U.S. NewsEducation


Nonprofit helps refugees, immigrant women become teachers in US

A new initiative is not only getting teachers into classrooms; it’s also helping refugees in America re-start their lives.
Posted at 8:29 PM, Mar 12, 2023

Being in a classroom reminds Saadiyah Alani of home.

Alani is from Iraq, where she studied to be a teacher.

"After I graduated in my country, I have a lot of dreams," said Alani.

But political unrestforced Alani, her husband—a translator for the U.S. Army—and their three kids to flee.

"I have a lot of memories. We left everything—like our family, our everything," said Alani.

They waited to come to the U.S. for 6 years, as refugees in Lebanon. When they finally made it to the States, Alani’s teaching dreams were delayed again.

"I start working, like, in a bakery until I, like, develop my language. And then I ask if I can work with my degrees, and the people will say, 'Oh, that's impossible because your degrees are not from here,' " said Alani.

But she found a place that recognized her hard work and education.

TheInternational Community School, just outside of Atlanta, is a school for both American and international children.

There, refugee children and their parents are welcomed.

The Refugee Women’s Network partnered with the school to train refugee women to get their teaching credentials.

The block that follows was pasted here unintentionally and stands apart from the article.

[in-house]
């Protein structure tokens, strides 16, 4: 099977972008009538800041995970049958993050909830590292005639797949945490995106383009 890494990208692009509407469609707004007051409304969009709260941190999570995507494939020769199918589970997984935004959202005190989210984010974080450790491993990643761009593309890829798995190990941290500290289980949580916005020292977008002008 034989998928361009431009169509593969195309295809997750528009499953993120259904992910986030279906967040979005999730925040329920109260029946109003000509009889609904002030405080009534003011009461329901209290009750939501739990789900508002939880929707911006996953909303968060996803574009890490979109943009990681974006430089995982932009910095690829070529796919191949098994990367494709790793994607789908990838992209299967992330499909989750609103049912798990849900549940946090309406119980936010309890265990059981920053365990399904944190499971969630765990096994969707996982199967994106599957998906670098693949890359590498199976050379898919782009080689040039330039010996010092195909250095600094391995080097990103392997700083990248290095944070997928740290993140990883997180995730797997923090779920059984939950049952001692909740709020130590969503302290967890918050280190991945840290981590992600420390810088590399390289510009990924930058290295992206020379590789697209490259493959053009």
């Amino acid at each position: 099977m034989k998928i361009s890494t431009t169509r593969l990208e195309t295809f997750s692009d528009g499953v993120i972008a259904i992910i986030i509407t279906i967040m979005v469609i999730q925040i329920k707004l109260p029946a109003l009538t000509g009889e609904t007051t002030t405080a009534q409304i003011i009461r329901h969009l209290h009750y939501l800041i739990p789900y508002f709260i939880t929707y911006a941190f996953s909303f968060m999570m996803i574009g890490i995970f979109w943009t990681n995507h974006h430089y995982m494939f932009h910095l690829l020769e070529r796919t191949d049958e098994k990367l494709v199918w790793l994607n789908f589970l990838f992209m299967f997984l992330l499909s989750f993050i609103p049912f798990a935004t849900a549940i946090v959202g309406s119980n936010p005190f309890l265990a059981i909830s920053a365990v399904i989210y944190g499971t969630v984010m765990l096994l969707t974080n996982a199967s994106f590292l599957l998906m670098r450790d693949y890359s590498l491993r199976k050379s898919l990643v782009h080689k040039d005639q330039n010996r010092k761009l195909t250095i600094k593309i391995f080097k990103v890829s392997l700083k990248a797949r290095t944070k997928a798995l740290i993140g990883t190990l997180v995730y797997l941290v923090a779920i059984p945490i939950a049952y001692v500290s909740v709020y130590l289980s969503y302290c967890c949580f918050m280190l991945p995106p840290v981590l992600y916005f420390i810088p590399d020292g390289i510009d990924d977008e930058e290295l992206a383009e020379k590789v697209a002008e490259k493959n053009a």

"This was such a godsend," said Sushma Barakoti, Executive Director at Refugee Women's Network.

Young refugees playing soccer.

These young refugees are finding their way in America through soccer

Soccer Without Borders integrates language learning into soccer practices and provides a community for young refugees and immigrants.


Barakoti says refugee women want to help their families but are often not given a chance.

"Most of the time, women always have the back seat because it's so important for somebody in the family to get a job, and that's men in the family most of the time," said Barakoti.

But with help from the school’s leader, Fran Carroll, these women’s education is being put to use, helping both the women and the school.

"How are we going to solve this teacher shortage that we're facing as well as bring some diversity into our school? This is another demographic that can solve and help solution that problem," said Carroll.

While the refugee women take classes to earn their teaching certification, they help teach and interact with students and families, both American and international.

"Representation matters. It's important that our students see figures in the classroom that they can relate to, who speak their language and share the same customs," said Carroll. "Our American children are able to learn about different cultures and customs, and that information is shared in an organic manner."

And, as the teacher shortage only worsens, the team there hopes to be an example of how to educate and build a community all at once.

"We can approach education differently. And so, it's going to take innovation to really just flip this whole industry upside down. This is something that can definitely be replicated," said Carroll.

And something that, if replicated, means so much more than a job, as Alani says she now has "a future," and "a goal."